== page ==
Ph.D. in Systems Engineering
Doctor of Philosophy in Systems Engineering
The Ph.D. program in systems engineering is designed to provide advanced education and research opportunities to qualified students with master's degrees. The program prepares students to conduct independent scholarly work, teach in academia or pursue advanced research careers in government, commercial or private sectors.
Applicants should have a master's degree in systems engineering from an accredited institution, though applicants with degrees in other engineering disciplines, physical sciences, computer science or mathematics will also be considered. Applicants must have a graduate degree GPA of at least 3.5 on a 4.0 scale. International applicants must submit paper-based TOEFL scores of 550 (or the equivalent computer- or Internet-based scores) or higher in addition to the GPA requirement. All students are required to have a combined verbal/ quantitative GRE score of 315 or higher (using the 130-170 point per part scoring system).
General admission requirements and the process for applying are presented in the Academic Overview section of the university catalog.
The program is ideally suited to applicants with a master's degree in systems engineering and admissions preference will be given to these applicants. If an applicant does not have a master's degree in systems engineering, five master's-level core courses (or equivalents as determined by the department) are required to be successfully completed before beginning doctoral-level coursework, as follows:
|SYS 5310||Systems Engineering Principles|
|SYS 5350||Systems Modeling and Analysis|
|SYS 5365||Decisions and Risk Analysis|
|SYS 5370||Research Methods in Systems Engineering|
|SYS 5460||System Requirements Analysis|
The Ph.D. in systems engineering requires a minimum of 48 semester credit hours beyond the master's degree including 24 semester credit hours of doctoral-level coursework and 24 semester credit hours of dissertation research. In addition to the 24 semester credit hours of coursework, the student's major advisor may require additional courses to better prepare the student for conducting research in the selected topic.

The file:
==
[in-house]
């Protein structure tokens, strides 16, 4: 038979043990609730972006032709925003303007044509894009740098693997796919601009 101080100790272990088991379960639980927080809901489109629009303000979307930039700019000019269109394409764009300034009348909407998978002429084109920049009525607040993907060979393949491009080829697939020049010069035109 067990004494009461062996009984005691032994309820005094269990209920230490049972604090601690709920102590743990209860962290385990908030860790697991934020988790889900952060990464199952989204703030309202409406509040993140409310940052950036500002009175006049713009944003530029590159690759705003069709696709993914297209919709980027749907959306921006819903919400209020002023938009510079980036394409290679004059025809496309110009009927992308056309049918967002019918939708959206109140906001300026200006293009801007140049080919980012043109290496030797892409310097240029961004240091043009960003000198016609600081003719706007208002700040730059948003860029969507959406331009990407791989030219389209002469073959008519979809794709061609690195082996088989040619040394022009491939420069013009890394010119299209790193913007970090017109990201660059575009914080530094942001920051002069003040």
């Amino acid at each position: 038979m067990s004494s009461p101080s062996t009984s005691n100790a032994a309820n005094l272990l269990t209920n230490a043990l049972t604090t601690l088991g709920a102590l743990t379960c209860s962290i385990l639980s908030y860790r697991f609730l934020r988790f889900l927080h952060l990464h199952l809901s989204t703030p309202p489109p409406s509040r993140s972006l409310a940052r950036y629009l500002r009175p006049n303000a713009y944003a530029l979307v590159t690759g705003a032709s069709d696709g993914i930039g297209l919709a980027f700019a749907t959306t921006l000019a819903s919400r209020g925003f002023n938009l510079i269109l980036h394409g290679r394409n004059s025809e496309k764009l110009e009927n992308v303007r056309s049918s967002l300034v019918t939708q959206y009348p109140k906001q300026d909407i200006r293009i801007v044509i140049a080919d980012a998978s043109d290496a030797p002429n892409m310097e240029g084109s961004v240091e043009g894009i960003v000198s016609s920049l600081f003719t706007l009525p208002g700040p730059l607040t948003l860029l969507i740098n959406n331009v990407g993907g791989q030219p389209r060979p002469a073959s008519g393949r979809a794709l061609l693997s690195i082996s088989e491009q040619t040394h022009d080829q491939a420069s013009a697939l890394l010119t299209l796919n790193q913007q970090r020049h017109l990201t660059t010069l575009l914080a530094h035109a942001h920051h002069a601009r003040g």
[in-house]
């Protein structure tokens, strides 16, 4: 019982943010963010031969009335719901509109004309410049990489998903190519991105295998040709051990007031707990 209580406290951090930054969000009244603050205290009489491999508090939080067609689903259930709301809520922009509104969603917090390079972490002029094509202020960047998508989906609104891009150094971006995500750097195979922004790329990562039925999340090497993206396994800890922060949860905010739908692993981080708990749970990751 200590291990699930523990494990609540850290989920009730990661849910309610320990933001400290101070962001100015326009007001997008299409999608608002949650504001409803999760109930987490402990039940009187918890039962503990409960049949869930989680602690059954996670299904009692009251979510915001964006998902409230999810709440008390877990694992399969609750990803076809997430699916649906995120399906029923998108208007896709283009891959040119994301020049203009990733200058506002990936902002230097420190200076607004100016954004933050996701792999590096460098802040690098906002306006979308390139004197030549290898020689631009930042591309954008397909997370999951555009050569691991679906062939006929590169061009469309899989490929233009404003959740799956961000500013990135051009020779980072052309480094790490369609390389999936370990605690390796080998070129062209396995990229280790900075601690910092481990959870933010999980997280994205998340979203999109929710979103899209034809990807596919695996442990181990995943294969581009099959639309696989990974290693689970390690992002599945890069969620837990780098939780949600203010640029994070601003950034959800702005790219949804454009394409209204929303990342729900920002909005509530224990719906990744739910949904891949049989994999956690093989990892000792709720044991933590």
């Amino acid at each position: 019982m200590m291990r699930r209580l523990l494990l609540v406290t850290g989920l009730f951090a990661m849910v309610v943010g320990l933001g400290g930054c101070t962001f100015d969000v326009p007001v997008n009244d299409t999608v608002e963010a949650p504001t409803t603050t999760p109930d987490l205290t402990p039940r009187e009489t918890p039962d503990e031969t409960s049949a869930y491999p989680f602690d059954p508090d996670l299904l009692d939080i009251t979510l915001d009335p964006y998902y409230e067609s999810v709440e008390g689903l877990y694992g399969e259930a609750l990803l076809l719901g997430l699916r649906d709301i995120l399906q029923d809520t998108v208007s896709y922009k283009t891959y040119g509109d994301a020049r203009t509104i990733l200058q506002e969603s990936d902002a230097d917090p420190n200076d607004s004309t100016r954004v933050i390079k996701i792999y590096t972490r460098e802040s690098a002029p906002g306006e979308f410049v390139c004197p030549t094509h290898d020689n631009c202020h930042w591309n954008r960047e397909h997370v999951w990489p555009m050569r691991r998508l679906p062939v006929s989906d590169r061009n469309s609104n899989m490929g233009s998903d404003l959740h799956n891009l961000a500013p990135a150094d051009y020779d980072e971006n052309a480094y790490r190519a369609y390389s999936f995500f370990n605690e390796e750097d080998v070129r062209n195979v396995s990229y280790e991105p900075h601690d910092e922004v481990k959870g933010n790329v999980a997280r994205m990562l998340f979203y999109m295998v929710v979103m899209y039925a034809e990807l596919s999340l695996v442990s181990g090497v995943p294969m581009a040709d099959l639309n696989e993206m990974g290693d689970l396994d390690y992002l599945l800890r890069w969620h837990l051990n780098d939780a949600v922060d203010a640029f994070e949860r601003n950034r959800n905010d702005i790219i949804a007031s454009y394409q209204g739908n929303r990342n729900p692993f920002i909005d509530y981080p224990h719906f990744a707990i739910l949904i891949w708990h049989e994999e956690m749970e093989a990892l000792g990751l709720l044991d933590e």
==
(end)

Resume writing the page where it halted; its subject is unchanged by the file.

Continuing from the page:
Following successful completion of all necessary coursework, students must pass a comprehensive examination and then prepare a written dissertation proposal and have their dissertation topic approved by a committee formed according to graduate policy. Students who successfully pass the comprehensive examination and have their dissertation topic approved are then admitted to candidacy for the doctoral degree.
Students admitted to candidacy must then conduct the necessary research to prepare a written dissertation satisfying the elements agreed to by the student's doctoral committee and successfully defend the dissertation research and the written dissertation for the committee.
A candidate should have at least one technical paper in review for a refereed journal before the dissertation defense and have completed one conference paper and presented that paper at a recognized conference.
General degree requirements are presented in the Academic Overview section of the university catalog.
The coursework consists of a set of required courses and a set of elective courses as outlined below. Students who are newly admitted must submit a program plan of study and have that program plan approved by their designated major advisor and department head before registering for any course to be applied toward graduation requirements. Students must not register for any course not on their approved program plan without the approval of their major advisor and department head.
There are four required courses that all students must take as listed below. In addition, students must take at least four elective courses, subject to the restrictions shown below.
|SYS 6010||Advanced Topics in Decision and Risk Analysis|
|SYS 6020||Advanced Topics in Systems Modeling and Analysis|
|SYS 6030||Advanced Topics in Process Engineering|
|SYS 6040||Seminar in Systems Engineering|
In consultation with the major adviser, the student selects four courses applicable to the program and the student's intended research focus. Latitude is permitted with the consent of the major advisor. The advisor may require the student to take additional courses (beyond the minimum total of eight) if it is felt these courses are needed for research preparation.